Here and now, she said, here and now. You are slashing your supreme sword at empty shadows that have long been sent skywards in the pyres of the past. At the same time you are nitpicking on details that you know not how will unfold; entitling it grandiose: opportunity and strategy. Be with me? In these war games that are long dead and the chess games that haven’t begun, I see you nowhere. You are behind me or ahead; but not with me. [Dramatical abstraction of an otherwise simple, straightforward conversation]

Commitment considers not cost, neither collateral. Nor does Passion. Experience is the evolved cousin of commitment and passion; perhaps the most arrogant of the three — but is rooted in certainty and reality. And all the wealth that Kubera hoards; cannot stand collateral for these three cousins. All three cousins are here and now. They have no sense of the future. But they are faceless intangibles seeking a presence within noxious numbers and random ratios.

You and I, distant cousins of these three; once removed, perhaps twice removed, know them very well. They are almost us. And so we say, No! No, sir. We have nothing tangible to deposit in those vaults of yours, what we have, cannot be stored or locked behind those steel doors. For they are formless and beyond being bound.

But, if it is to be a market, in spite of all, we walk with swords ready to be unsheathed, that have value inscribed across the blade.

To Build or To Disrupt

There’s nothing good about disruption, essentially.

Unfortunately, most kids today are out to disrupt something. The problem I have is not with the word itself, for it has three meanings. All three meanings are inherently negative and violent. I take exception with the start; “we will disrupt education”, for example. The Internet, when it came along did not have a grand design to disrupt anything. It was just another way to display information and manage communication. Over time, entrepreneurs found a new way to do business using this medium. In my opinion, they worked at improving the status quo. They did not intend to break the backbone of how things were. They were just trying out something new.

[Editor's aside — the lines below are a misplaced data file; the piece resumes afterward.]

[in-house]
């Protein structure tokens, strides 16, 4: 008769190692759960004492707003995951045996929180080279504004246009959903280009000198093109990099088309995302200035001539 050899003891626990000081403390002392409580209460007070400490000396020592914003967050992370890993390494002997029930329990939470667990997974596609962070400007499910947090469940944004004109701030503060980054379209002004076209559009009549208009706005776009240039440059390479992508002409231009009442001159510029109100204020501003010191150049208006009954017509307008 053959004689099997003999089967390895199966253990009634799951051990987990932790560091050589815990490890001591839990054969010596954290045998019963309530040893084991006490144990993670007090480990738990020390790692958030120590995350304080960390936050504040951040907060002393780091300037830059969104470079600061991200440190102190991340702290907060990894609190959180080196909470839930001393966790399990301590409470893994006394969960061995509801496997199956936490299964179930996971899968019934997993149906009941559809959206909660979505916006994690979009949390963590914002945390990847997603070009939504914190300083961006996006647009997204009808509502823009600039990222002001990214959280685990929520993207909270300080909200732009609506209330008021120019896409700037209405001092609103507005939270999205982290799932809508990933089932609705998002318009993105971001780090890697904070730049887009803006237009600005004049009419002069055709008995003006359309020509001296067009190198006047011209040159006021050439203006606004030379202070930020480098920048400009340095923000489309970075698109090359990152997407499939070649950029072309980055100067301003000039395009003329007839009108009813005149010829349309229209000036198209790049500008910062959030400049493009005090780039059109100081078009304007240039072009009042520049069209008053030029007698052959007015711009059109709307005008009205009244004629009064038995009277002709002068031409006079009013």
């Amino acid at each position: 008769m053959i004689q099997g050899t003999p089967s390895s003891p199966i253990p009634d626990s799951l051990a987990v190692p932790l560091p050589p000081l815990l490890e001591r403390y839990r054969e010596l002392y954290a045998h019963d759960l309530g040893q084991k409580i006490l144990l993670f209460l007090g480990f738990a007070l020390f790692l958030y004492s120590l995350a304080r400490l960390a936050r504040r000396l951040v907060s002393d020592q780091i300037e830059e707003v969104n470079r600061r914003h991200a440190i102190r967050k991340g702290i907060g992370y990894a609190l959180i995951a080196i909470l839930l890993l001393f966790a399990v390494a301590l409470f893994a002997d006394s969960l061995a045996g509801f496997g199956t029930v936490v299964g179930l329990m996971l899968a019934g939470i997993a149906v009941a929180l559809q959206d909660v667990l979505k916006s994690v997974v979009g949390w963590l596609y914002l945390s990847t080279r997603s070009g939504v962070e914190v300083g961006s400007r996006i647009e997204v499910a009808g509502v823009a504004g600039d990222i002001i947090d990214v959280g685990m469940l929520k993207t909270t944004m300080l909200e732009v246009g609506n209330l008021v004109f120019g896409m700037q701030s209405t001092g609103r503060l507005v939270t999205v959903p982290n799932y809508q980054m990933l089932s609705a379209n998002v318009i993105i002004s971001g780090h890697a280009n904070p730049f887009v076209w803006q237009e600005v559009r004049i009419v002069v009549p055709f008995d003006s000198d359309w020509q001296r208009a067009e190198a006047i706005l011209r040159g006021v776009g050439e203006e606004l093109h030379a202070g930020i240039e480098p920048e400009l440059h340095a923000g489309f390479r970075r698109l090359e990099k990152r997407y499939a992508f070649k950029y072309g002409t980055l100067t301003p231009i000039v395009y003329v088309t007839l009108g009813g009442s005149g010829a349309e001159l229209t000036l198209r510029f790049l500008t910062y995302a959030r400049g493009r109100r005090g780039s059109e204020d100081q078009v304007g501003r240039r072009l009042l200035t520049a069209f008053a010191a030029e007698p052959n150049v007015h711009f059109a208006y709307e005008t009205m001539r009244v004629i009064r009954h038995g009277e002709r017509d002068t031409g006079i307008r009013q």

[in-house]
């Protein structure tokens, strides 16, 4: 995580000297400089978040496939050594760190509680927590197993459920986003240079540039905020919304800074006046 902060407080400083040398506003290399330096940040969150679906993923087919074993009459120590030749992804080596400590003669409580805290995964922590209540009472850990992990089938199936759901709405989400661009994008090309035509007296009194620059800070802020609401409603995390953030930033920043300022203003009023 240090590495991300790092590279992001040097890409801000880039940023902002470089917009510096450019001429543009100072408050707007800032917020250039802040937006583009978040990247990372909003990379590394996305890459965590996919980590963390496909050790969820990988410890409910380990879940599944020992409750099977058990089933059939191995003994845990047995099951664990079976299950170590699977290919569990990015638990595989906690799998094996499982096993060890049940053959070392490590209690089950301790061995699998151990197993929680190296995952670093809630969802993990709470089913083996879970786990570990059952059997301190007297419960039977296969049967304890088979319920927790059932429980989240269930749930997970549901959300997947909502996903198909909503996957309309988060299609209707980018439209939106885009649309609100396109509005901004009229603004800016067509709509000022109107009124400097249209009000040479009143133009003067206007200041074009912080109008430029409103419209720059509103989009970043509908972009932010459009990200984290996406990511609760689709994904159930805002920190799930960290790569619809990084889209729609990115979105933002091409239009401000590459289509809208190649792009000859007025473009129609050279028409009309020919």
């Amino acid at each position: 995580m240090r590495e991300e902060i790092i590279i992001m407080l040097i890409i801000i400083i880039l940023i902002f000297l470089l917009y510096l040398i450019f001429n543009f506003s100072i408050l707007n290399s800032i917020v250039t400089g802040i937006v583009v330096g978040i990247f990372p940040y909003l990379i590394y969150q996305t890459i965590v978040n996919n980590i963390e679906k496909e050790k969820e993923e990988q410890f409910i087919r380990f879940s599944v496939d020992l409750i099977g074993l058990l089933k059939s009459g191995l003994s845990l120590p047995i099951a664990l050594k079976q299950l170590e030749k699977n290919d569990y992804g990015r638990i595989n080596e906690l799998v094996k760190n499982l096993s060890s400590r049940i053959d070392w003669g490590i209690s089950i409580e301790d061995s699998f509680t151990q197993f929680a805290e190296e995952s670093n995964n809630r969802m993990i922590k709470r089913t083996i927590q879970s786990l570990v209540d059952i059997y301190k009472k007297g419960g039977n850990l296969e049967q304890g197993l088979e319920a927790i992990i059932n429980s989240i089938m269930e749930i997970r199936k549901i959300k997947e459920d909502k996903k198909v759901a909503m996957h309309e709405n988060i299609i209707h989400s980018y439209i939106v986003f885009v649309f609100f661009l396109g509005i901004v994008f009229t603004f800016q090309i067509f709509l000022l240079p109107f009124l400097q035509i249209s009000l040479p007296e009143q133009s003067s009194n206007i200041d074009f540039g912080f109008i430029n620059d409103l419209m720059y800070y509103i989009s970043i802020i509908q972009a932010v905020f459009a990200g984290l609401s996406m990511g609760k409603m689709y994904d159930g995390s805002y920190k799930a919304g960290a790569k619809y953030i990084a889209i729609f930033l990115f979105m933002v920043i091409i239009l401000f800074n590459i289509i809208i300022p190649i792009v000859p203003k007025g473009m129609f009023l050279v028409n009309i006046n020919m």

To start from disruption is a narrow approach, seeking to break something. If an existing system bothers you, or if you have a better idea for the system, change; and the value of change is important. We tend to look at success stories, but the better lessons for us come from those who wrangled with existing systems, and failed.

Most lessons of success come from those who have been successful; not from those who have failed. But if we are to learn, we should be looking at how and why things failed. There is, almost, an infinite scope to change things — if we understand how those things behave. Stout hearts will, perhaps, understand what I say. Building anew is better than breaking (and rebuilding).

But words, and their changing meanings.

We are slaves to a market that’s selling us camouflaged goods.

Never Say Never

Our prejudice of people and places puts us in precarious positions. And they are precarious because they potentially inhibit a forward movement (or backward, as the case may be). When whoever coined Never Say Never, I wonder if they were being contradictory on purpose. The last word contradicts the first two or the first word contradicts the last two. Your choice. Some crafty person thought about it I am sure, perhaps waiting for others to see the contradiction.

6904: Never Say Never